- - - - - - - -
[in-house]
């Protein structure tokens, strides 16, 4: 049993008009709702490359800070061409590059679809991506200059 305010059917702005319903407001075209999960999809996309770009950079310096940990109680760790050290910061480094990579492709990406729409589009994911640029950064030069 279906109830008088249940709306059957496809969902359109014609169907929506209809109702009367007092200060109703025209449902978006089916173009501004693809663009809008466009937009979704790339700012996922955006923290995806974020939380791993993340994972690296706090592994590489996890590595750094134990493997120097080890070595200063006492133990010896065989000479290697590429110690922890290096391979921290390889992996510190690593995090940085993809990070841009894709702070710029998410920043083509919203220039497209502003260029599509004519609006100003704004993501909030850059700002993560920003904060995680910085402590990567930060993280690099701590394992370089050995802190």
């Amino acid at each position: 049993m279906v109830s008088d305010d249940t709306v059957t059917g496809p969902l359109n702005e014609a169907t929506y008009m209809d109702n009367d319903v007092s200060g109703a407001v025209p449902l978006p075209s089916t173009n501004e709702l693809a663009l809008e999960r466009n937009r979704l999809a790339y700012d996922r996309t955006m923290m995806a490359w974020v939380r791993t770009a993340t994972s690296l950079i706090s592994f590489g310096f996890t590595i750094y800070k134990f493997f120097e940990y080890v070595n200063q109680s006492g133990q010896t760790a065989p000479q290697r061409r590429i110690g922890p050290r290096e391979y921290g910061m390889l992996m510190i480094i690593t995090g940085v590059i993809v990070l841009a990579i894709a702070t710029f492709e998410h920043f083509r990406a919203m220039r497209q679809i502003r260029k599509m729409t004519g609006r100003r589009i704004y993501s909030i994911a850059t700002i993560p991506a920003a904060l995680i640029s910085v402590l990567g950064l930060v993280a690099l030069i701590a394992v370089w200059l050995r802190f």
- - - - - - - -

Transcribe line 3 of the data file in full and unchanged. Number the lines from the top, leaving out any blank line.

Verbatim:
């Amino acid at each position: 049993m279906v109830s008088d305010d249940t709306v059957t059917g496809p969902l359109n702005e014609a169907t929506y008009m209809d109702n009367d319903v007092s200060g109703a407001v025209p449902l978006p075209s089916t173009n501004e709702l693809a663009l809008e999960r466009n937009r979704l999809a790339y700012d996922r996309t955006m923290m995806a490359w974020v939380r791993t770009a993340t994972s690296l950079i706090s592994f590489g310096f996890t590595i750094y800070k134990f493997f120097e940990y080890v070595n200063q109680s006492g133990q010896t760790a065989p000479q290697r061409r590429i110690g922890p050290r290096e391979y921290g910061m390889l992996m510190i480094i690593t995090g940085v590059i993809v990070l841009a990579i894709a702070t710029f492709e998410h920043f083509r990406a919203m220039r497209q679809i502003r260029k599509m729409t004519g609006r100003r589009i704004y993501s909030i994911a850059t700002i993560p991506a920003a904060l995680i640029s910085v402590l990567g950064l930060v993280a690099l030069i701590a394992v370089w200059l050995r802190f």